The History of Belleville Holy Spirit Ursuline Aspirancy High School
Belleville (population 41,410) is located in southeastern Illinois about 12 miles southeast of East St. Louis in the center of St. Clair County. The Illinois Routes of 13, 15, 158, 159, and 161 all pass through the town of Belleville. Interstate Highway 64 passes to the north of town.The Norfolk Southern and Illinois Central Gulf are two of the railroads that pass through Belleville. The Richland Creek flows through town as well.
According to the Wikipedia web address of http://en.wikipedia.org/wiki/Belleville,_Illinois, Belleville is the county seat of St. Clair County. Belleville (French for “beautiul city”) was founded by George Blair in 1814. Belleville was incorporated as a village in 1819 and as a city in 1850. An excellent historical timeline regarding Belleville can be viewed at http://bellevilleillinois.homestead.com/history.html.
Our good friend and avid historian, Michael M., provided the following information on Belleville Holy Spirit Ursuline Aspirancy High School:
“The presence of Holy Spirit Ursuline Aspirancy High School in Belleville, Illinois, from 1949 to 1966, went largely unnoticed by many, yet it equipped its students with a solid education and moral formation that would serve them throughout life. In many cases, it also established bonds of friendship that would endure for a lifetime.
Located at 1026 N. Douglas, Holy Spirit was a convent aspirancy for high school girls who wished to become members of the Ursuline Sisters of Mount Calvary, a German-based international Order of nun-educators. The Douglas Hill location also served as this Order’s American motherhouse. Since the aspirants (students), being of high school age, were actually too young become nuns, they would reside in a section of the convent complex assigned to them during the school term and return to their families for weekends and vacation periods.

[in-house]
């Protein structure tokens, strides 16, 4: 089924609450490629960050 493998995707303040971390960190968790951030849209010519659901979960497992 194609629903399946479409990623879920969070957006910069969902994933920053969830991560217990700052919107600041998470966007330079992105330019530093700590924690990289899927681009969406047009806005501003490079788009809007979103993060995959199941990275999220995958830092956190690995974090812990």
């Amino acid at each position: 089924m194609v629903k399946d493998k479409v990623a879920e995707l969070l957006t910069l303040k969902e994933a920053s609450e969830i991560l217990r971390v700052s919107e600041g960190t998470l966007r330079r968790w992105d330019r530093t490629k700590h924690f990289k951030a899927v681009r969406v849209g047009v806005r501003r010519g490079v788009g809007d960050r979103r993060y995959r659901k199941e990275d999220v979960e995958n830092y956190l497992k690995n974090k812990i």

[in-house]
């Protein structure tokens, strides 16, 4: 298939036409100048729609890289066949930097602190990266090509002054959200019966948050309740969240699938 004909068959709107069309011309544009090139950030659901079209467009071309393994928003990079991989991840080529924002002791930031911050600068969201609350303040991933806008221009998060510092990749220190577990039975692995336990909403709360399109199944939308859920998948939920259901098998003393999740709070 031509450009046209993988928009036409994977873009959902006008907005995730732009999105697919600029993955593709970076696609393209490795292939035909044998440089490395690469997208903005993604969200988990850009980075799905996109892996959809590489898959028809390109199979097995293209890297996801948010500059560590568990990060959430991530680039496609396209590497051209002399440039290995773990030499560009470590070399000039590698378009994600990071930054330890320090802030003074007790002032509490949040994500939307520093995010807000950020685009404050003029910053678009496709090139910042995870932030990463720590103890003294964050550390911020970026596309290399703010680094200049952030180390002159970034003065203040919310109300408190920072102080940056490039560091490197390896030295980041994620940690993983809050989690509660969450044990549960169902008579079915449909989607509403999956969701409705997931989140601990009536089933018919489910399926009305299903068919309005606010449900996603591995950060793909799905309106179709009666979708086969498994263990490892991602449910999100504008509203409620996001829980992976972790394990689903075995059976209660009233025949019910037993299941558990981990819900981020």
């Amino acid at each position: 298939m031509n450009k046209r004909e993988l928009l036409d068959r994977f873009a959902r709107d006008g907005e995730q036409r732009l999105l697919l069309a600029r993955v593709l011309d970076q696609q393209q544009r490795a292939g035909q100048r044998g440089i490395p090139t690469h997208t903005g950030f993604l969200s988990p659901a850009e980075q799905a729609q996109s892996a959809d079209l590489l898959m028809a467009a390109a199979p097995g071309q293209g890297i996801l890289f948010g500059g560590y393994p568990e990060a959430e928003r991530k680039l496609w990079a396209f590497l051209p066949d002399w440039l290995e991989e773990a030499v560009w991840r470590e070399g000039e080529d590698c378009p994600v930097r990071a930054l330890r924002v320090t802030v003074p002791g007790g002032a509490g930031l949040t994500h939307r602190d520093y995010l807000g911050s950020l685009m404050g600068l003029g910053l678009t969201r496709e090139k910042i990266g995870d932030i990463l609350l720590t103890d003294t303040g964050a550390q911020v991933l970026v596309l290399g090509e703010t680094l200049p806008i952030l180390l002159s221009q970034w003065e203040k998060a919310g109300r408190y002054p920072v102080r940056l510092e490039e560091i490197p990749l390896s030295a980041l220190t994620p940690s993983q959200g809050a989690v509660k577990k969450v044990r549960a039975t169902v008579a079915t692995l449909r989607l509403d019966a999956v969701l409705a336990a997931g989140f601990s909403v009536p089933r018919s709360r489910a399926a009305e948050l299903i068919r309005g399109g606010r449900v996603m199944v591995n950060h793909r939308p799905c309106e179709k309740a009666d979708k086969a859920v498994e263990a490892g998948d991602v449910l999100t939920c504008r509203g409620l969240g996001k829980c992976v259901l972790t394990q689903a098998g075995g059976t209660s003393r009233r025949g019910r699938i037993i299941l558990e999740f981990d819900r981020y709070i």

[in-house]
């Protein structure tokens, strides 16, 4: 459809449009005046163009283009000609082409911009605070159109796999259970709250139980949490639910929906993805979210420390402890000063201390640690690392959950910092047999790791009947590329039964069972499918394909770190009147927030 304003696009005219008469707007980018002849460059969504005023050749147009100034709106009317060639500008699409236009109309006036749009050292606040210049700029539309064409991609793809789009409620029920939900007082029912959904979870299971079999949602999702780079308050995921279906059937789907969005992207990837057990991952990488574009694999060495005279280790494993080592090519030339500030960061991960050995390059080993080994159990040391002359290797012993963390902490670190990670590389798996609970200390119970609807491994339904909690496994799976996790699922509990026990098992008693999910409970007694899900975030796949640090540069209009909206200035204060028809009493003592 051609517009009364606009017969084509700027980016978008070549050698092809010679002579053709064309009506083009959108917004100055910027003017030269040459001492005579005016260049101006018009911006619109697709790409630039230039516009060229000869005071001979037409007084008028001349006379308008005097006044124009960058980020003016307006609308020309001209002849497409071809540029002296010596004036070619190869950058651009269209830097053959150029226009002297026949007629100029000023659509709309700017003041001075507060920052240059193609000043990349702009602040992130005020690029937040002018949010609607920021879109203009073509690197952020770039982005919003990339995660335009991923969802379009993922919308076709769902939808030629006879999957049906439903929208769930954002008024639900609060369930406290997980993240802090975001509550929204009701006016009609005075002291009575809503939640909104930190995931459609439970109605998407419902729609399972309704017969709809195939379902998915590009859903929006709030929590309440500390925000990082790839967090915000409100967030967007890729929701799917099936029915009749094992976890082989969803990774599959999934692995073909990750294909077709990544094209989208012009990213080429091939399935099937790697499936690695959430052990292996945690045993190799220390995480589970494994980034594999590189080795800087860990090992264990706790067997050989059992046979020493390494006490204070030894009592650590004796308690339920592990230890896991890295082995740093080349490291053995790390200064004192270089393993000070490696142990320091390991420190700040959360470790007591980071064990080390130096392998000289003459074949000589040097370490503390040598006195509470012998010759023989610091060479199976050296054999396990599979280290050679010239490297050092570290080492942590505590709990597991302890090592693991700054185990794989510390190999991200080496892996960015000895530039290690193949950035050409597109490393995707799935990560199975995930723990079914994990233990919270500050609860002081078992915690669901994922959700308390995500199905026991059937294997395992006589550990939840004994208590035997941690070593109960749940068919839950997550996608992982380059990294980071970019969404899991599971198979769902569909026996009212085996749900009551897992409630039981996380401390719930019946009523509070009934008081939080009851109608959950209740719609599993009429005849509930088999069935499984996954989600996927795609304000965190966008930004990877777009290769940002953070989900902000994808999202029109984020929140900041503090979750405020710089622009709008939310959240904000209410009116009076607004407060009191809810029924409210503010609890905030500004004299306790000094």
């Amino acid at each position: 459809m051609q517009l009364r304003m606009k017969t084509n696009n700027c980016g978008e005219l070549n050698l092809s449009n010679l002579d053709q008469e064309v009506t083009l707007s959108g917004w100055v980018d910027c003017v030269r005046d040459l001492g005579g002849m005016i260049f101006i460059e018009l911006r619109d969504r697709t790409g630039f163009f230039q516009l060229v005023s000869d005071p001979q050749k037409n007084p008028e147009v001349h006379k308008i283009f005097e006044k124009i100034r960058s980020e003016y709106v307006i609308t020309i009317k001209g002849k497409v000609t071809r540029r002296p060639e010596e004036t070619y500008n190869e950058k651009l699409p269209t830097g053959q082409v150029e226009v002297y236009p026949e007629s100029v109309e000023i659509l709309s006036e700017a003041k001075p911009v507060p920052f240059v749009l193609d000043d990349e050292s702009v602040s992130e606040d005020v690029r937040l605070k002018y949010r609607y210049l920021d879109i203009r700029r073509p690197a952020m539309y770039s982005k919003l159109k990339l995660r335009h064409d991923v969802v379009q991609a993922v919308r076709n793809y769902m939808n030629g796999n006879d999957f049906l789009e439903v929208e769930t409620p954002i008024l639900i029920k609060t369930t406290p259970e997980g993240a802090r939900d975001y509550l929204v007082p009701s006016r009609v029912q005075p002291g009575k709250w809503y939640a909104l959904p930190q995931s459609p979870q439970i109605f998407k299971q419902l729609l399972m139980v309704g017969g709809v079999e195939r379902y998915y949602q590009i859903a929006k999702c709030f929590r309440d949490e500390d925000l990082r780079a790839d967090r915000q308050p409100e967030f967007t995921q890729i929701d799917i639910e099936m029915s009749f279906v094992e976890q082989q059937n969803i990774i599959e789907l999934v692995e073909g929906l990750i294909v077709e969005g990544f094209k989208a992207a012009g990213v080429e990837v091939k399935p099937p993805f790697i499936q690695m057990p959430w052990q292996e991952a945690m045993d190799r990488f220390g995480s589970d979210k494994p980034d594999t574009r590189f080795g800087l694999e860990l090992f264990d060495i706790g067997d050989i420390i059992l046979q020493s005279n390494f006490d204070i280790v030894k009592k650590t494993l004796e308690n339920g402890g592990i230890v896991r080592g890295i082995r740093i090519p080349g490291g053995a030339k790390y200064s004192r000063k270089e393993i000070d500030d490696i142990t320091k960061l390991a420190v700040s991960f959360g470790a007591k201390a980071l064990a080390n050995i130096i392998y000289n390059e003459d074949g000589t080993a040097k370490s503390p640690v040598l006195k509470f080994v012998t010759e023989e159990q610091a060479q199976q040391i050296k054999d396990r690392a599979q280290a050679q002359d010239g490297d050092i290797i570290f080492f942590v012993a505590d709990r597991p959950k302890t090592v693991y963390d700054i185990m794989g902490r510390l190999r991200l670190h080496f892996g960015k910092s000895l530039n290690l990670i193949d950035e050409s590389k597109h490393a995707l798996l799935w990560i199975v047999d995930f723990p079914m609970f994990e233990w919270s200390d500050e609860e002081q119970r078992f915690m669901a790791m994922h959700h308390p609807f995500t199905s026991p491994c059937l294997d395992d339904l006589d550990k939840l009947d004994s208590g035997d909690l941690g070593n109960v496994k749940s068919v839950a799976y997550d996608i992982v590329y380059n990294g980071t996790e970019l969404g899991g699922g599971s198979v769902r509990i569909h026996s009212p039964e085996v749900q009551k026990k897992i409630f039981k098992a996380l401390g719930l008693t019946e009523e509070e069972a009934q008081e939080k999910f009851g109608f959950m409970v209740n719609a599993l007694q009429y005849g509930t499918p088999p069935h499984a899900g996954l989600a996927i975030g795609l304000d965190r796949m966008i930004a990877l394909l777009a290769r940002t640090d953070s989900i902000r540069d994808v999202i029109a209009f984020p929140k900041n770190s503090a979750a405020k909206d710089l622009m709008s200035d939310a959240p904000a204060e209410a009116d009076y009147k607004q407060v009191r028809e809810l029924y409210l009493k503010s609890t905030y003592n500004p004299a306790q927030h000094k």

The Ursuline Sisters operated several other schools in the area, including the Catholic parish schools of Queen of Peace, Belleville; St. Henry, East St. Louis; St. Regis, East St. Louis; and the parish schools in the nearby Illinois towns of Millstadt, Mascoutah, Fairmont City, Mounds and Bonnots Mill, Missouri. They also taught at several grade and high schools in North Dakota. In addition, Sisters of this Order were on the faculties of Cathedral Boys High School in Belleville and later at Althoff High School (when it replaced Cathedral Boys High) and for a short time at Mater Dei High School, Breese.
Despite all of this academic expertise and the sophisticated credentials of the Ursuline nuns who taught at the Aspirancy, the convent never sought to establish Holy Spirit Aspirancy as an independent high school in its own right. At the official level, the Aspirancy was recognized as an extension campus of Notre Dame Academy, a girls’ Catholic high on the west side of Belleville operated by the School Sisters of Notre Dame. This was a fine example of the collaboration that existed between the various Orders of nuns at that time.
Because the enrollment was always small, the faculty was never large, and even included some Sisters who were able to teach a course or two while engaged in other assignments. Among the various Sisters who taught at the Aspirancy during the years of its existence, perhaps those most readily identified with it were Sister Emily, Sister Clementia, Sister Mary Rose, Sister Angelita, Sister Marie, Sister Anne Marie, Sister Marie Therese, Sister Donna Marie, and Sister Mariella. The Aspirancy closed in 1966 and in 2005 the Belleville Ursuline Sisters’ Congregation merged into the larger congregation of Ursuline Sisters of Mt. St. Joseph, Kentucky. The former convent complex on Douglas is now for sale.”
These two nuns (pictured above) served as the Mother Superior of the American Branch of the Ursuline Order during the years that the Aspirancy was in operation. Left, Mother Mary Barbara (who was later known as Sister Estelle Jacoby) was the Superior when the Aspirancy was opened. After many years in that position, after a short interim period, she resumed office and ultimately, closed the Aspirancy. Right, Mother Mary Constance (later, Sister Mary Constance) served as the Mother Superior during the interim between Mother Mary Barbara’s two mandates in office.
Excellent job Michael!!
Holy Spirit Ursuline Aspirancy High School Quick Facts
Year opened: 1949
Year closed: 1966
Sports likely not offered